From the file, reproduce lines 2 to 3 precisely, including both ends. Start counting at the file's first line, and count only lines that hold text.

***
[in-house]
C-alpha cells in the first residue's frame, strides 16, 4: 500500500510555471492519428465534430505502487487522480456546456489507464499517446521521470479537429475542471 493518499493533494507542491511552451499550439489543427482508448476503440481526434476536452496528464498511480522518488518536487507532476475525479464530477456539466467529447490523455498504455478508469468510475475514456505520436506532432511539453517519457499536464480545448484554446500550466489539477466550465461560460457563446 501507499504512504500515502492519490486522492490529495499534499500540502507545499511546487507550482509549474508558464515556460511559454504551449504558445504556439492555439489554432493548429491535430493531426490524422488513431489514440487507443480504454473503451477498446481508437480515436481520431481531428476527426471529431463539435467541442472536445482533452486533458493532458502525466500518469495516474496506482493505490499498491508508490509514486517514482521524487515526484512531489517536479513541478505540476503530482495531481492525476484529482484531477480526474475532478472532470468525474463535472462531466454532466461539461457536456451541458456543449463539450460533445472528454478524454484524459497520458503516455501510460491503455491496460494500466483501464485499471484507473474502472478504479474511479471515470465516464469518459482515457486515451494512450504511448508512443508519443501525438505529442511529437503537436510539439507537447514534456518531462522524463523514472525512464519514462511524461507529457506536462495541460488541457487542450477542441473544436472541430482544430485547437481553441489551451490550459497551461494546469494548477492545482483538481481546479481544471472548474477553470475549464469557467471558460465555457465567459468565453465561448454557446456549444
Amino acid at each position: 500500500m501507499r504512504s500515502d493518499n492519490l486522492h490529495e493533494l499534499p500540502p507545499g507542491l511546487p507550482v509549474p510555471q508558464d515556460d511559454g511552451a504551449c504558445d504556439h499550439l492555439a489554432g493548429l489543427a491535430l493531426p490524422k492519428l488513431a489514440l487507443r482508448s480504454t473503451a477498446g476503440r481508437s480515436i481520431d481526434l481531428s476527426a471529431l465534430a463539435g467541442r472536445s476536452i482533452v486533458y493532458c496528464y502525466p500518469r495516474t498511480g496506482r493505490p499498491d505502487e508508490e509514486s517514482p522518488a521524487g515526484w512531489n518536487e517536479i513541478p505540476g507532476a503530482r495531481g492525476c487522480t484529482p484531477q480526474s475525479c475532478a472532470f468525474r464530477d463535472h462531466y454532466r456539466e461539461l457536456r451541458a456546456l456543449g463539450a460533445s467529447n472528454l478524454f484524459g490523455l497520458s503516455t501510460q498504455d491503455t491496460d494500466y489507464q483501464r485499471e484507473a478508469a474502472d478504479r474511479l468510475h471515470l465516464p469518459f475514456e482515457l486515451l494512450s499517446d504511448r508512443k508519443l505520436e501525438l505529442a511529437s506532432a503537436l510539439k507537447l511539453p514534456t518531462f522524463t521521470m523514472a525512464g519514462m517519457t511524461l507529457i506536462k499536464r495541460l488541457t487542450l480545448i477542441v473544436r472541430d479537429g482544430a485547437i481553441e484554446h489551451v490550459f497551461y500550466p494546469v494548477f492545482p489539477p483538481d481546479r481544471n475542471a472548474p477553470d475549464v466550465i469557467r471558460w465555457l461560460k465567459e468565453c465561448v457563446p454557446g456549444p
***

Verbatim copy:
C-alpha cells in the first residue's frame, strides 16, 4: 500500500510555471492519428465534430505502487487522480456546456489507464499517446521521470479537429475542471 493518499493533494507542491511552451499550439489543427482508448476503440481526434476536452496528464498511480522518488518536487507532476475525479464530477456539466467529447490523455498504455478508469468510475475514456505520436506532432511539453517519457499536464480545448484554446500550466489539477466550465461560460457563446 501507499504512504500515502492519490486522492490529495499534499500540502507545499511546487507550482509549474508558464515556460511559454504551449504558445504556439492555439489554432493548429491535430493531426490524422488513431489514440487507443480504454473503451477498446481508437480515436481520431481531428476527426471529431463539435467541442472536445482533452486533458493532458502525466500518469495516474496506482493505490499498491508508490509514486517514482521524487515526484512531489517536479513541478505540476503530482495531481492525476484529482484531477480526474475532478472532470468525474463535472462531466454532466461539461457536456451541458456543449463539450460533445472528454478524454484524459497520458503516455501510460491503455491496460494500466483501464485499471484507473474502472478504479474511479471515470465516464469518459482515457486515451494512450504511448508512443508519443501525438505529442511529437503537436510539439507537447514534456518531462522524463523514472525512464519514462511524461507529457506536462495541460488541457487542450477542441473544436472541430482544430485547437481553441489551451490550459497551461494546469494548477492545482483538481481546479481544471472548474477553470475549464469557467471558460465555457465567459468565453465561448454557446456549444
Amino acid at each position: 500500500m501507499r504512504s500515502d493518499n492519490l486522492h490529495e493533494l499534499p500540502p507545499g507542491l511546487p507550482v509549474p510555471q508558464d515556460d511559454g511552451a504551449c504558445d504556439h499550439l492555439a489554432g493548429l489543427a491535430l493531426p490524422k492519428l488513431a489514440l487507443r482508448s480504454t473503451a477498446g476503440r481508437s480515436i481520431d481526434l481531428s476527426a471529431l465534430a463539435g467541442r472536445s476536452i482533452v486533458y493532458c496528464y502525466p500518469r495516474t498511480g496506482r493505490p499498491d505502487e508508490e509514486s517514482p522518488a521524487g515526484w512531489n518536487e517536479i513541478p505540476g507532476a503530482r495531481g492525476c487522480t484529482p484531477q480526474s475525479c475532478a472532470f468525474r464530477d463535472h462531466y454532466r456539466e461539461l457536456r451541458a456546456l456543449g463539450a460533445s467529447n472528454l478524454f484524459g490523455l497520458s503516455t501510460q498504455d491503455t491496460d494500466y489507464q483501464r485499471e484507473a478508469a474502472d478504479r474511479l468510475h471515470l465516464p469518459f475514456e482515457l486515451l494512450s499517446d504511448r508512443k508519443l505520436e501525438l505529442a511529437s506532432a503537436l510539439k507537447l511539453p514534456t518531462f522524463t521521470m523514472a525512464g519514462m517519457t511524461l507529457i506536462k499536464r495541460l488541457t487542450l480545448i477542441v473544436r472541430d479537429g482544430a485547437i481553441e484554446h489551451v490550459f497551461y500550466p494546469v494548477f492545482p489539477p483538481d481546479r481544471n475542471a472548474p477553470d475549464v466550465i469557467r471558460w465555457l461560460k465567459e468565453c465561448v457563446p454557446g456549444p